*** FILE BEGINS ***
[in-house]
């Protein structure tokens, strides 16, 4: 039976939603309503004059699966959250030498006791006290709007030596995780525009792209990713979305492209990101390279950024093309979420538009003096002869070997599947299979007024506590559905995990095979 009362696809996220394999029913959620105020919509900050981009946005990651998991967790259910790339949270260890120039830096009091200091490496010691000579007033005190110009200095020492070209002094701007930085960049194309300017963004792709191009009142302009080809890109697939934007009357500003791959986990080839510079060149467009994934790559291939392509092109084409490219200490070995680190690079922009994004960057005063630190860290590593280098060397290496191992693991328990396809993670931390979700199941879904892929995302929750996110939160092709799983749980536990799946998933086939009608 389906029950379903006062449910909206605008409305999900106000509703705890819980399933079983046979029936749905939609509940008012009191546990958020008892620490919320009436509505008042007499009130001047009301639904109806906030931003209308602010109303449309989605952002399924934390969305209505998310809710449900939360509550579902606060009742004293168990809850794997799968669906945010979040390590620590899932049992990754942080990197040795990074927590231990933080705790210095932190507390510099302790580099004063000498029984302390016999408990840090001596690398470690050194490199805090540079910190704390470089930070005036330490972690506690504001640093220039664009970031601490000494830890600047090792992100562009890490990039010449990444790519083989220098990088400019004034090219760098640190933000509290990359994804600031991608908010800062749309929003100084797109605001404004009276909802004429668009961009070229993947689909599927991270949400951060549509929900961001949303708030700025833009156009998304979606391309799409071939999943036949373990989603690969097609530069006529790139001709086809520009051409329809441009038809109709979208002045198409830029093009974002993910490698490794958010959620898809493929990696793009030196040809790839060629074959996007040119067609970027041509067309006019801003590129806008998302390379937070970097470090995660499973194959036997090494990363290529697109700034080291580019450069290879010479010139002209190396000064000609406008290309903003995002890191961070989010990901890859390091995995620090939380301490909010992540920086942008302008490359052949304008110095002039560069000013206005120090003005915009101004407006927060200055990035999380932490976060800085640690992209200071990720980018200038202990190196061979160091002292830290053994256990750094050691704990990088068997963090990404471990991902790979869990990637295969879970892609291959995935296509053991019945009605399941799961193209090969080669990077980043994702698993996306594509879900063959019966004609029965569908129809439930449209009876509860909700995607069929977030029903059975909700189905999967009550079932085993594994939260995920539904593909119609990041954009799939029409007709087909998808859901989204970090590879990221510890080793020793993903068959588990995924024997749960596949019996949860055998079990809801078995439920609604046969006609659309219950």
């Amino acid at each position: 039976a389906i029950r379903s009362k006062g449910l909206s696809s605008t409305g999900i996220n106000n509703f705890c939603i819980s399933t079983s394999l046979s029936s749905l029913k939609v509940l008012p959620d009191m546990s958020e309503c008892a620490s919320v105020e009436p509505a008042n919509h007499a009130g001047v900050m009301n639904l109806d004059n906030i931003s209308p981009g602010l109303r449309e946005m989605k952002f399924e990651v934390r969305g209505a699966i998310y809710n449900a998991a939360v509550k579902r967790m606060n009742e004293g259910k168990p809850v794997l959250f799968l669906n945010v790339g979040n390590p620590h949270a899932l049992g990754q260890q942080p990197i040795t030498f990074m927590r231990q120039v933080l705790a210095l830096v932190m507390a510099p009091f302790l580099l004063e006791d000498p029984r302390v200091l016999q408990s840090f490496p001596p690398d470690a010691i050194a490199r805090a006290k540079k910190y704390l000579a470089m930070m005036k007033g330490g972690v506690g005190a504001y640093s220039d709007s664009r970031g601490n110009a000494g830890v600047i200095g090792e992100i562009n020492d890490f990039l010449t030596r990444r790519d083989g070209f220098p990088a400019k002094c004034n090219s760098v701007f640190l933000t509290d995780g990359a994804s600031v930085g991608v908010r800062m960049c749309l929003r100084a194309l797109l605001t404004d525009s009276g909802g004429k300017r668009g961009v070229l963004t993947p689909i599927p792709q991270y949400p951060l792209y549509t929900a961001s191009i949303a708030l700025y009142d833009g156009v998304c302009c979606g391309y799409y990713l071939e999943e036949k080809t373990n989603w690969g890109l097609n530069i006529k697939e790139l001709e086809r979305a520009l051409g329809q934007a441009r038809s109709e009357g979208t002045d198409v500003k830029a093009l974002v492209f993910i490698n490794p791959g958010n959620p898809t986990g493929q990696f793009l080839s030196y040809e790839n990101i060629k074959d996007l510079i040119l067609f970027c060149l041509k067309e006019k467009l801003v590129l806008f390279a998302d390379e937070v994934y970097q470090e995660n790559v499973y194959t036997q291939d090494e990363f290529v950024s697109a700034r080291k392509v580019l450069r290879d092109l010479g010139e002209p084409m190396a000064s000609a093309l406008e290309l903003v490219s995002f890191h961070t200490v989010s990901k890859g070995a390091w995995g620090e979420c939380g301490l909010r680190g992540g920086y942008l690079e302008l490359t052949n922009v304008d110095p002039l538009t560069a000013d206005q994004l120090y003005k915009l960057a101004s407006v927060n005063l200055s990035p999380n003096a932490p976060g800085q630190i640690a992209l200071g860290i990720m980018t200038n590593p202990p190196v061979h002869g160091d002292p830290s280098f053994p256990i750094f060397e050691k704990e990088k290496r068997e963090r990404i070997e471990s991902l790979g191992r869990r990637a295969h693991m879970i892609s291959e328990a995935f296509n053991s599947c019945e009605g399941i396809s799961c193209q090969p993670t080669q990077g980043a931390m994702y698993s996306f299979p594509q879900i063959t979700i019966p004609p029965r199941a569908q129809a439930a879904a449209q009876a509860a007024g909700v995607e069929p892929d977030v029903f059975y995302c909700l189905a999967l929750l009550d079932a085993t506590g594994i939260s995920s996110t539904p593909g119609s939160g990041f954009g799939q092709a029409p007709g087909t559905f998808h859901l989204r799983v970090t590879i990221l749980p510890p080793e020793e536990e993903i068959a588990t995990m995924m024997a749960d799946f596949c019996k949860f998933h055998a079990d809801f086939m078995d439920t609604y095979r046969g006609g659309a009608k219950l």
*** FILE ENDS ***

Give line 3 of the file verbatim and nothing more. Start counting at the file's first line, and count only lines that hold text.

């Amino acid at each position: 039976a389906i029950r379903s009362k006062g449910l909206s696809s605008t409305g999900i996220n106000n509703f705890c939603i819980s399933t079983s394999l046979s029936s749905l029913k939609v509940l008012p959620d009191m546990s958020e309503c008892a620490s919320v105020e009436p509505a008042n919509h007499a009130g001047v900050m009301n639904l109806d004059n906030i931003s209308p981009g602010l109303r449309e946005m989605k952002f399924e990651v934390r969305g209505a699966i998310y809710n449900a998991a939360v509550k579902r967790m606060n009742e004293g259910k168990p809850v794997l959250f799968l669906n945010v790339g979040n390590p620590h949270a899932l049992g990754q260890q942080p990197i040795t030498f990074m927590r231990q120039v933080l705790a210095l830096v932190m507390a510099p009091f302790l580099l004063e006791d000498p029984r302390v200091l016999q408990s840090f490496p001596p690398d470690a010691i050194a490199r805090a006290k540079k910190y704390l000579a470089m930070m005036k007033g330490g972690v506690g005190a504001y640093s220039d709007s664009r970031g601490n110009a000494g830890v600047i200095g090792e992100i562009n020492d890490f990039l010449t030596r990444r790519d083989g070209f220098p990088a400019k002094c004034n090219s760098v701007f640190l933000t509290d995780g990359a994804s600031v930085g991608v908010r800062m960049c749309l929003r100084a194309l797109l605001t404004d525009s009276g909802g004429k300017r668009g961009v070229l963004t993947p689909i599927p792709q991270y949400p951060l792209y549509t929900a961001s191009i949303a708030l700025y009142d833009g156009v998304c302009c979606g391309y799409y990713l071939e999943e036949k080809t373990n989603w690969g890109l097609n530069i006529k697939e790139l001709e086809r979305a520009l051409g329809q934007a441009r038809s109709e009357g979208t002045d198409v500003k830029a093009l974002v492209f993910i490698n490794p791959g958010n959620p898809t986990g493929q990696f793009l080839s030196y040809e790839n990101i060629k074959d996007l510079i040119l067609f970027c060149l041509k067309e006019k467009l801003v590129l806008f390279a998302d390379e937070v994934y970097q470090e995660n790559v499973y194959t036997q291939d090494e990363f290529v950024s697109a700034r080291k392509v580019l450069r290879d092109l010479g010139e002209p084409m190396a000064s000609a093309l406008e290309l903003v490219s995002f890191h961070t200490v989010s990901k890859g070995a390091w995995g620090e979420c939380g301490l909010r680190g992540g920086y942008l690079e302008l490359t052949n922009v304008d110095p002039l538009t560069a000013d206005q994004l120090y003005k915009l960057a101004s407006v927060n005063l200055s990035p999380n003096a932490p976060g800085q630190i640690a992209l200071g860290i990720m980018t200038n590593p202990p190196v061979h002869g160091d002292p830290s280098f053994p256990i750094f060397e050691k704990e990088k290496r068997e963090r990404i070997e471990s991902l790979g191992r869990r990637a295969h693991m879970i892609s291959e328990a995935f296509n053991s599947c019945e009605g399941i396809s799961c193209q090969p993670t080669q990077g980043a931390m994702y698993s996306f299979p594509q879900i063959t979700i019966p004609p029965r199941a569908q129809a439930a879904a449209q009876a509860a007024g909700v995607e069929p892929d977030v029903f059975y995302c909700l189905a999967l929750l009550d079932a085993t506590g594994i939260s995920s996110t539904p593909g119609s939160g990041f954009g799939q092709a029409p007709g087909t559905f998808h859901l989204r799983v970090t590879i990221l749980p510890p080793e020793e536990e993903i068959a588990t995990m995924m024997a749960d799946f596949c019996k949860f998933h055998a079990d809801f086939m078995d439920t609604y095979r046969g006609g659309a009608k219950l």